Safe and Sound

N.O. PORT COMMISSION EMPLOYEES

NEW ORLEANS, LA
4
Star Rating
N.O. PORT COMMISSION EMPLOYEES is an NCUA-insured credit union founded in 1952 and currently headquartered in NEW ORLEANS, LA. The credit union has assets of $4.5 million, according to December 31, 2017, regulatory filings.

Its 626 members currently have $4.0 million in shares with the credit union. With that footprint, the credit union currently holds loans and leases worth $2.2 million.

Overall, Bankrate believes that, as of December 31, 2017, N.O. PORT COMMISSION EMPLOYEES exhibited a good condition, earning 4 out of 5 stars for safety and soundness. Here's a look at how the credit union faired on the three important criteria Bankrate used to grade U.S. credit unions.

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THE INSTITUTION'S SCORE

Capital Score

When it comes to measuring a credit union's financial fortitude, capital is useful. It works as a cushion against losses and as protection for members when a credit union is struggling financially. When looking at safety and soundness, the more capital, the better.

N.O. PORT COMMISSION EMPLOYEES fell below the national average of 15.65 on our test to measure the adequacy of a credit union's capital, achieving a score of 14 out of a possible 30 points.

N.O. PORT COMMISSION EMPLOYEES's capitalization ratio of 14.00 percent in our test was lower than the average for all credit unions, an indication that it could be less resilient in a crisis than its peers.

Asset Quality Score

This test is intended to estimate how the credit union's reserves set aside to cover loan losses, as well as overall capitalization could be affected by problem assets, such as past-due loans.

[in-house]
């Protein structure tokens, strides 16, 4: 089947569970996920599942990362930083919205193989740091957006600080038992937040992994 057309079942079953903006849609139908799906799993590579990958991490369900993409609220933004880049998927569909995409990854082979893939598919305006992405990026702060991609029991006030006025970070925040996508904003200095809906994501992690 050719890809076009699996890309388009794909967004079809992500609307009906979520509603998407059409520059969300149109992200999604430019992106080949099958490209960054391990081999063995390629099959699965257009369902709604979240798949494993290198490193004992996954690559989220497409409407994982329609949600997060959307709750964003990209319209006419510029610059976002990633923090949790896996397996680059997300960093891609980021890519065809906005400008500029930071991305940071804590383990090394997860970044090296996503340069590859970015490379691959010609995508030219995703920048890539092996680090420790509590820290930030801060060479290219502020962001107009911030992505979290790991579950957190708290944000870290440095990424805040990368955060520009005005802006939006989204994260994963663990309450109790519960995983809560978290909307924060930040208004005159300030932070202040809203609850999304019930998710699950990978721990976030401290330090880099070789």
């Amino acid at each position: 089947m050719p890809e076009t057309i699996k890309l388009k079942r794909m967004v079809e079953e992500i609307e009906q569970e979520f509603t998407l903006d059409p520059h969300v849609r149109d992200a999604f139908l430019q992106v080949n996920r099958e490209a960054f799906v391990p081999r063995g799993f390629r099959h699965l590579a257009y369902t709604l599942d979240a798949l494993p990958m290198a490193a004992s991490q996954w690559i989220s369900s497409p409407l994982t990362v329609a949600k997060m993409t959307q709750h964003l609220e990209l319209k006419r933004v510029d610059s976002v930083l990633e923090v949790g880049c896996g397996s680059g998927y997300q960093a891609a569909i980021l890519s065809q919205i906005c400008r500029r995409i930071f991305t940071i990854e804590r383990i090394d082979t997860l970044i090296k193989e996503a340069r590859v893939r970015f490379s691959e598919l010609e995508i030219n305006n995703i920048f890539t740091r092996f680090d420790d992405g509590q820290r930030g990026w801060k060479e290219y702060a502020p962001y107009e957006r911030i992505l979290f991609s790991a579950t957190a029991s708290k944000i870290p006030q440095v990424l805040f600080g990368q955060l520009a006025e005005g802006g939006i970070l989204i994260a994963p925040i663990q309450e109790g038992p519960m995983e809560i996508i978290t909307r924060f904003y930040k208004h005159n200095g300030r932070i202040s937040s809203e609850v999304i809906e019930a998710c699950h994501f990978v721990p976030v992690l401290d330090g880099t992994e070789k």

Having lots of these kinds of assets may eventually require a credit union to use capital to absorb losses, decreasing its equity buffer. Many of those assets are also likely to be in non-accrual status and no longer earning money, decreasing earnings and increasing the chances of a failure in the future.

N.O. PORT COMMISSION EMPLOYEES beat out the national average of 38.09 on Bankrate's test of asset quality, racking up 40 out of a possible 40 points .

A below-average ratio of problem assets of 0.00 percent in our test was potentially indicative of greater financial strength than other credit unions.

Earnings score

A credit union's ability to earn money has an effect on its long-term survivability. A credit union can retain its earnings, increasing its capital cushion, or put them to work addressing problematic loans, potentially making the credit union better prepared to withstand economic shocks. Conversely, losses take away from a credit union's ability to do those things.

On Bankrate's earnings test, N.O. PORT COMMISSION EMPLOYEES scored 10 out of a possible 30, lower than the national average of 10.11.

N.O. PORT COMMISSION EMPLOYEES had an earnings ratio of 0.00 percent in our test, above the average for all credit unions, suggesting that it's doing better than its peers in this area.

WHAT IS SAFE & SOUND?

Bankrate.com's Safe & Sound Ratings provide a star rating system to evaluate the current financial status of financial institutions. The information gathered about banks, credit unions and thrifts is updated as set forth in the Terms of Use of Safe & Sound Ratings and Reports. The Safe & Sound Ratings information is grouped by categories of banks, thrifts and credit unions.

Scoring methodology

Bankrate.com evaluates the financial condition of institutions and assigns a one- to five-star rating for each with five stars representing the highest rating. Institutions with satisfactory performance will generally receive a rating of three or more stars. The majority of institutions fall into the three- to four-star range. An institution with an "NR" rating may be too new to rate or may have limited the publicly available information in their regulatory filings. The "NR" is not an indication of financial strength or weakness. The Safe & Sound rating is believed to be reliable, but the information is not guaranteed. In addition, events since the information was collected may have altered the institution's financial condition.